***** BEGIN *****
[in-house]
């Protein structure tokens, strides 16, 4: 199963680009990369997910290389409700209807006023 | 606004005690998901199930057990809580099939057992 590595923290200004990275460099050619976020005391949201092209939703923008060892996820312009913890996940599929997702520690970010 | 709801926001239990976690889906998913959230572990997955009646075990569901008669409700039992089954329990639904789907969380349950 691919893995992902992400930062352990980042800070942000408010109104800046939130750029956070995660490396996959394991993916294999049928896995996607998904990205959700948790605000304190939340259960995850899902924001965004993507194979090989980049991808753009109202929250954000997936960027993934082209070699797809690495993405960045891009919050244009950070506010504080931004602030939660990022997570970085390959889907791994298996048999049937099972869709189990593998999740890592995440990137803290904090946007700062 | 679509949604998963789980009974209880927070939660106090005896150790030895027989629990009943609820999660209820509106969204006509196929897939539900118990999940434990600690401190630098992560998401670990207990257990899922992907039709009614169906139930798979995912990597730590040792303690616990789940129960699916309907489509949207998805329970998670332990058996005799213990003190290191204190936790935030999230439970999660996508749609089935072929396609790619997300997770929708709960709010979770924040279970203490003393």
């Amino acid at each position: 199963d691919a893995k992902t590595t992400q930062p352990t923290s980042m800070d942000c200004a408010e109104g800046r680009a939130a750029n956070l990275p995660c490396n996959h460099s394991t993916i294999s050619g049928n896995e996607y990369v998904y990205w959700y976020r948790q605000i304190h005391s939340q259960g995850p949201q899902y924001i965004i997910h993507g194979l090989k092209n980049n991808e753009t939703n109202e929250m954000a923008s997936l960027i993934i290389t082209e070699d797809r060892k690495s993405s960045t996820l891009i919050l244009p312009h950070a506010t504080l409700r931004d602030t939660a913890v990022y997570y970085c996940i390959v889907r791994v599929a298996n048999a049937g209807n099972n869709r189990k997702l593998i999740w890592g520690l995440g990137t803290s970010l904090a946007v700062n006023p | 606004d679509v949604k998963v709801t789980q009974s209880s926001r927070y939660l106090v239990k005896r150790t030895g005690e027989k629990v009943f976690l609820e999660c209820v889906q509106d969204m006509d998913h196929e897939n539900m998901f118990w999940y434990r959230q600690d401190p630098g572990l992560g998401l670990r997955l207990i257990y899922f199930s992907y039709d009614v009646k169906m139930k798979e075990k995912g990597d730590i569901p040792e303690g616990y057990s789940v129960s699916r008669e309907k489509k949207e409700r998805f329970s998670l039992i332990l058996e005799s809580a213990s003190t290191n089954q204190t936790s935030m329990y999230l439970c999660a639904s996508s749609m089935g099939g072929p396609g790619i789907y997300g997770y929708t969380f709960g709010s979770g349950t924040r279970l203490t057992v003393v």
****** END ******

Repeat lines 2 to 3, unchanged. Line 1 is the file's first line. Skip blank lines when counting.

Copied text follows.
């Protein structure tokens, strides 16, 4: 199963680009990369997910290389409700209807006023 | 606004005690998901199930057990809580099939057992 590595923290200004990275460099050619976020005391949201092209939703923008060892996820312009913890996940599929997702520690970010 | 709801926001239990976690889906998913959230572990997955009646075990569901008669409700039992089954329990639904789907969380349950 691919893995992902992400930062352990980042800070942000408010109104800046939130750029956070995660490396996959394991993916294999049928896995996607998904990205959700948790605000304190939340259960995850899902924001965004993507194979090989980049991808753009109202929250954000997936960027993934082209070699797809690495993405960045891009919050244009950070506010504080931004602030939660990022997570970085390959889907791994298996048999049937099972869709189990593998999740890592995440990137803290904090946007700062 | 679509949604998963789980009974209880927070939660106090005896150790030895027989629990009943609820999660209820509106969204006509196929897939539900118990999940434990600690401190630098992560998401670990207990257990899922992907039709009614169906139930798979995912990597730590040792303690616990789940129960699916309907489509949207998805329970998670332990058996005799213990003190290191204190936790935030999230439970999660996508749609089935072929396609790619997300997770929708709960709010979770924040279970203490003393």
């Amino acid at each position: 199963d691919a893995k992902t590595t992400q930062p352990t923290s980042m800070d942000c200004a408010e109104g800046r680009a939130a750029n956070l990275p995660c490396n996959h460099s394991t993916i294999s050619g049928n896995e996607y990369v998904y990205w959700y976020r948790q605000i304190h005391s939340q259960g995850p949201q899902y924001i965004i997910h993507g194979l090989k092209n980049n991808e753009t939703n109202e929250m954000a923008s997936l960027i993934i290389t082209e070699d797809r060892k690495s993405s960045t996820l891009i919050l244009p312009h950070a506010t504080l409700r931004d602030t939660a913890v990022y997570y970085c996940i390959v889907r791994v599929a298996n048999a049937g209807n099972n869709r189990k997702l593998i999740w890592g520690l995440g990137t803290s970010l904090a946007v700062n006023p | 606004d679509v949604k998963v709801t789980q009974s209880s926001r927070y939660l106090v239990k005896r150790t030895g005690e027989k629990v009943f976690l609820e999660c209820v889906q509106d969204m006509d998913h196929e897939n539900m998901f118990w999940y434990r959230q600690d401190p630098g572990l992560g998401l670990r997955l207990i257990y899922f199930s992907y039709d009614v009646k169906m139930k798979e075990k995912g990597d730590i569901p040792e303690g616990y057990s789940v129960s699916r008669e309907k489509k949207e409700r998805f329970s998670l039992i332990l058996e005799s809580a213990s003190t290191n089954q204190t936790s935030m329990y999230l439970c999660a639904s996508s749609m089935g099939g072929p396609g790619i789907y997300g997770y929708t969380f709960g709010s979770g349950t924040r279970l203490t057992v003393v």